- When Bill Richardson was governor of New Mexico, Billy the Kid found another champion. Richardson was a New Mexico history buff and was publicly thinking about pardoning William Bonney posthumously. Before Billy the Kid died, he appealed to then governor, Lew Wallace (who while in office wrote Ben Hur!) for a pardon for his role in the Lincoln County Wars. Wallace agreed, but the pardon was never given to him because he was killed. So when Richardson was thinking about this pardon, he churned up old history. The descendants of Pat Garrett started a petition to stop the pardon from going ahead. Bill Richardson is no longer governor of New Mexico, so this pardon will never happen, but it just goes to show that the past is not that far away.
By Lance Hickerson, Reference Department
Someone told me they thought that living in Williamson County is like living in the “Australia of America.” Just like in Australia, there are many strange bugs here as compared to the rest of the world. This is most certainly an overstatement, but due to our mild winters, Williamson County does have significant insect concerns. Some insects are mostly nuisances, such as Japanese Beetles munching on tree leaves. Other insects, however, can cause significant injury or damage. What follows are five of the bugs of Tennessee that register higher degrees of fear among residents of our area. We will go from number five to number one.
Numbers Five and Four: Hard working but harmful Beetles or Borers. Most give little thought to various beetles that fly about our area, but those who manage our forests and those who love beautiful landscape trees soon learn to respect the menace that certain beetles pose. Landowners and cities see some of their favorite, older shade trees die within three years after being attacked by the Southern Pine Beetle and the Emerald Ash Borer.
5. Emerald Ash Borers (EAB)
Adults are dark green and fly in Tennessee especially in May and June. They spend the rest of the year as larvae eating away under the bark of ash trees, leading to the decline and death of their host tree. EABs emerge from the trees as adults and leave a small, distinctive D-shaped hole in the bark.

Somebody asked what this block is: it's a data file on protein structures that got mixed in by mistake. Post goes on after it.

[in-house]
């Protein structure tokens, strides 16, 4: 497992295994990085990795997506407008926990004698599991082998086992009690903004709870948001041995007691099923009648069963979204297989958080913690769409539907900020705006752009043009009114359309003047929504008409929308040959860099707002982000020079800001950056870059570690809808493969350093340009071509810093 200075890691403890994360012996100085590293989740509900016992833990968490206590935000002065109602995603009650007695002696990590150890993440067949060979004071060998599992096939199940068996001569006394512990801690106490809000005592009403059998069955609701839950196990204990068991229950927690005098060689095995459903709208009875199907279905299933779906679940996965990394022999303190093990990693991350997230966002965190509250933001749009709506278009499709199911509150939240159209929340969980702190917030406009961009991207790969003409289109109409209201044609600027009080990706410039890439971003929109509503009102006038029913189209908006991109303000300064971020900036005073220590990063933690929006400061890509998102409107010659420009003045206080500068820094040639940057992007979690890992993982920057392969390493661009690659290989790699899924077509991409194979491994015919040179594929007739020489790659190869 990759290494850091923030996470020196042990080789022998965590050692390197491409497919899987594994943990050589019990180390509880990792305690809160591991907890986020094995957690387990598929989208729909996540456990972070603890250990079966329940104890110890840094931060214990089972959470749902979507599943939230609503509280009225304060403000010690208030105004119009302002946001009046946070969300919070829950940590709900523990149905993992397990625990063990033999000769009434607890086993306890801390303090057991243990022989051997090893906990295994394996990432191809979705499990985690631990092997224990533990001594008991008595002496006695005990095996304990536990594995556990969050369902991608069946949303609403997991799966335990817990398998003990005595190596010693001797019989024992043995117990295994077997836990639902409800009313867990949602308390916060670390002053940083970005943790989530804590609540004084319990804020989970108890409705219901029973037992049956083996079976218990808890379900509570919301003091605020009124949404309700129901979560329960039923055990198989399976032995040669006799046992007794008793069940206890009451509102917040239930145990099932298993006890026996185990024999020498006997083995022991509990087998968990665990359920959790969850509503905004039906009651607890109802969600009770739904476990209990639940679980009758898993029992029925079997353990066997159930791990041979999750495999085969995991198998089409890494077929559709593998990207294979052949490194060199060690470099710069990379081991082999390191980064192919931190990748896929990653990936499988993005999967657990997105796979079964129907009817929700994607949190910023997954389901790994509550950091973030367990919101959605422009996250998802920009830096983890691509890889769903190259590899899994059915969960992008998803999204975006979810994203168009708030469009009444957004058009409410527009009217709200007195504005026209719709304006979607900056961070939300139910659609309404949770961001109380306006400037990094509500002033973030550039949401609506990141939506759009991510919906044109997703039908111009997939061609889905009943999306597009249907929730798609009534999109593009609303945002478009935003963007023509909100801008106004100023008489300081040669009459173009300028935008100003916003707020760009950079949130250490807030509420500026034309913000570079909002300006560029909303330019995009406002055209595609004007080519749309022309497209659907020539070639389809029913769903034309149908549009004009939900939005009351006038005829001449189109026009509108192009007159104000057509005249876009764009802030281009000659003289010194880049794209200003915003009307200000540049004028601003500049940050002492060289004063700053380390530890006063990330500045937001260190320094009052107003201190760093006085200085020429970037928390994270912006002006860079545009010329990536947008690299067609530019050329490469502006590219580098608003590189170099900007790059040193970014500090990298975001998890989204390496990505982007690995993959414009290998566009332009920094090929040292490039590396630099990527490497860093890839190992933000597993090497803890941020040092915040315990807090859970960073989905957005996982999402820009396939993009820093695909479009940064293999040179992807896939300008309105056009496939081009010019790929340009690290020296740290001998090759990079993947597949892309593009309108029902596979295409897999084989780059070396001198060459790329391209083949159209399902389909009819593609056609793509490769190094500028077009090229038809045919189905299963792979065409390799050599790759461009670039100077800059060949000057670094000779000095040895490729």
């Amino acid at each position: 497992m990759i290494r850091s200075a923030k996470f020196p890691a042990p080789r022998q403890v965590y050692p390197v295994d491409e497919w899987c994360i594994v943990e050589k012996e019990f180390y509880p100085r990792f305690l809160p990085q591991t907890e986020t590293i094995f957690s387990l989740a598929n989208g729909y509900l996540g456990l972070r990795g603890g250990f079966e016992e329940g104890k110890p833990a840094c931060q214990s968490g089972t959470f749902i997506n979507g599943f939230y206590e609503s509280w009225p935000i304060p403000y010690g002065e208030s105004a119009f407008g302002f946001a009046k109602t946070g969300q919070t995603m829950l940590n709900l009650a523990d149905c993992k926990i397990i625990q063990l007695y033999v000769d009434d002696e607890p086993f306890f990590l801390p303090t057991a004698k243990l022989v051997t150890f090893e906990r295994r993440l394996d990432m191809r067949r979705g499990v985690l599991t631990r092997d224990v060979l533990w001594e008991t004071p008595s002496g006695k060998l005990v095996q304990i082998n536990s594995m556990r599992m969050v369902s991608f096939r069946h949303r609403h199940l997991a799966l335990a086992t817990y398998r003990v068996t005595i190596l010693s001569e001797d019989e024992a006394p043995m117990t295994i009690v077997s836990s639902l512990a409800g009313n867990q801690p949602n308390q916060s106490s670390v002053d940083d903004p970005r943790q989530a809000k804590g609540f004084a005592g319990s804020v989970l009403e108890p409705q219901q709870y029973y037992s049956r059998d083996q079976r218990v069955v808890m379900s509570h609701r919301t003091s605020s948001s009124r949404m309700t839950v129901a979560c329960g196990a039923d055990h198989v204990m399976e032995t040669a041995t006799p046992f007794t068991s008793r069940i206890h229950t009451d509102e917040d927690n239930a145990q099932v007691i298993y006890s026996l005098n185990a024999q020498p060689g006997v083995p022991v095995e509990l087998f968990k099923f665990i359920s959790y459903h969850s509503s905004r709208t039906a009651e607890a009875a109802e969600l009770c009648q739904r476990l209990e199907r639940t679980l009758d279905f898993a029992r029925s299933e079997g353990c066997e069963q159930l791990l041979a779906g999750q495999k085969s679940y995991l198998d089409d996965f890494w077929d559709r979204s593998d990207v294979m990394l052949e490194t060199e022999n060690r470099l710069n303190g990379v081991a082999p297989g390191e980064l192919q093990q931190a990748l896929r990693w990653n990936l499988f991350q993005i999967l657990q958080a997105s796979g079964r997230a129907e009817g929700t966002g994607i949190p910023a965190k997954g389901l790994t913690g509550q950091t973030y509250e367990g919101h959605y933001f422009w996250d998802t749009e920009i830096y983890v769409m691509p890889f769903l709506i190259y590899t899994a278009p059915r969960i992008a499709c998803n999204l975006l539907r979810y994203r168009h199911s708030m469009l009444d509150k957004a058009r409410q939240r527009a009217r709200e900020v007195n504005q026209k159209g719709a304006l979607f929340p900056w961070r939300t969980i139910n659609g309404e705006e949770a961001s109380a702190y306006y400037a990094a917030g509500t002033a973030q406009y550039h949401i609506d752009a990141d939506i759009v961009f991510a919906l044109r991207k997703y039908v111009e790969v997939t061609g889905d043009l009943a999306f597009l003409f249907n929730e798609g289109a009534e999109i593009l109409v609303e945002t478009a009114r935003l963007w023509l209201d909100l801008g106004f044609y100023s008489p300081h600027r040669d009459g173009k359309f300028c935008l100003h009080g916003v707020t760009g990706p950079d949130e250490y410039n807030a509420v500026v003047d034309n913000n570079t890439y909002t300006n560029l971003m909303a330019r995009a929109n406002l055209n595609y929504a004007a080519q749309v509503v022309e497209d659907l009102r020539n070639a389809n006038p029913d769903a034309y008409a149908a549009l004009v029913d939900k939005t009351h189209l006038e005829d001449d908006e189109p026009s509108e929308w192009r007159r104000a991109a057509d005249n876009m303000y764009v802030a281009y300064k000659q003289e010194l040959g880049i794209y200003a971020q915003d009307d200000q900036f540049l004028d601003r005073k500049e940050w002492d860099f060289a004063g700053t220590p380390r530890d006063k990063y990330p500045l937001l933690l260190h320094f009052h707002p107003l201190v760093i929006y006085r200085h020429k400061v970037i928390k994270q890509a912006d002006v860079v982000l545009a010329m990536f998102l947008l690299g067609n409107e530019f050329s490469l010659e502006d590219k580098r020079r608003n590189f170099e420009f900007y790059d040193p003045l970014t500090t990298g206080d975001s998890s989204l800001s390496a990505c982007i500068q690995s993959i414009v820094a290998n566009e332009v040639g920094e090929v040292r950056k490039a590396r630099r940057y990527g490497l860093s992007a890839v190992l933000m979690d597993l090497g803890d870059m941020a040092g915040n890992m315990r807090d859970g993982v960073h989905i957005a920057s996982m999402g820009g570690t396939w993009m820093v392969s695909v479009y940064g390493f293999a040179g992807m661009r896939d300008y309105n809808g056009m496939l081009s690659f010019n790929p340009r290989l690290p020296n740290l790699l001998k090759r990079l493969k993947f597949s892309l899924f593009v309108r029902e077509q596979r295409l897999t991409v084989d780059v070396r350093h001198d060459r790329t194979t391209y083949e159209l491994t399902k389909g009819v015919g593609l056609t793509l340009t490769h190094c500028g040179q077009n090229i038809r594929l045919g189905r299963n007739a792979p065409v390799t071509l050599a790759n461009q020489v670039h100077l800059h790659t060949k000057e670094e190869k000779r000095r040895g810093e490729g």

4. The Southern Pine Beetle
It is native to our area, causing extensive damage to pine trees during times when its population expands. When Tennessee’s southern pine beetle population gradually began to build in 1998, the beetles killed close to 350,000 acres and $358 million of pine in the years that followed.
3. Imported Fire Ants (IFA)
Lest the reader think I am exaggerating, I will quote from the Tennessee Department of Agriculture regarding this newcomer to the county which has a low tolerance for humans.
Imported Fire Ants (IFA) were accidentally introduced into the United States from South America, beginning in about 1918, and have spread to many counties in Tennessee, including Williamson County…. Imported Fire Ants are very aggressive when disturbed and cause a painful sting that produces a small white pustule about 8-24 hours following the sting.
Fire ant colonies build mounds that may be 10 inches or more in height, 15 inches or more in diameter, and 3 feet or more in depth. ….
Imported Fire Ants cause harm and economic losses in a variety of ways. Stings from fire ants inflict intense pain to millions of Americans each year with thousands requiring medical treatment. A small number of people develop a life-threatening allergic reaction to IFA stings. The number of human fatalities resulting from IFA stings is not known due to lack documentation. However, there have been confirmed deaths due to IFA in Texas, Louisiana, Mississippi, Alabama, Georgia, and Florida. Imported Fire Ants also attack and kill domestic animals and wildlife as well as destroy seedling corn, soybeans, and other crops. Fire ant mounds can damage farm equipment and lawn mowers. IFA are attracted to electrical equipment and chew on insulation, resulting in short circuits and interference with switching mechanisms. Fire ants can shut down air conditioners, traffic signal boxes, and even airport runway lights. Approximately $2 billion in damage, including costs for insecticide for fire ant suppression and eradication, is caused by IFA in the United States each year.” [https://www.tn.gov/agriculture/article/ag-businesses-ifa]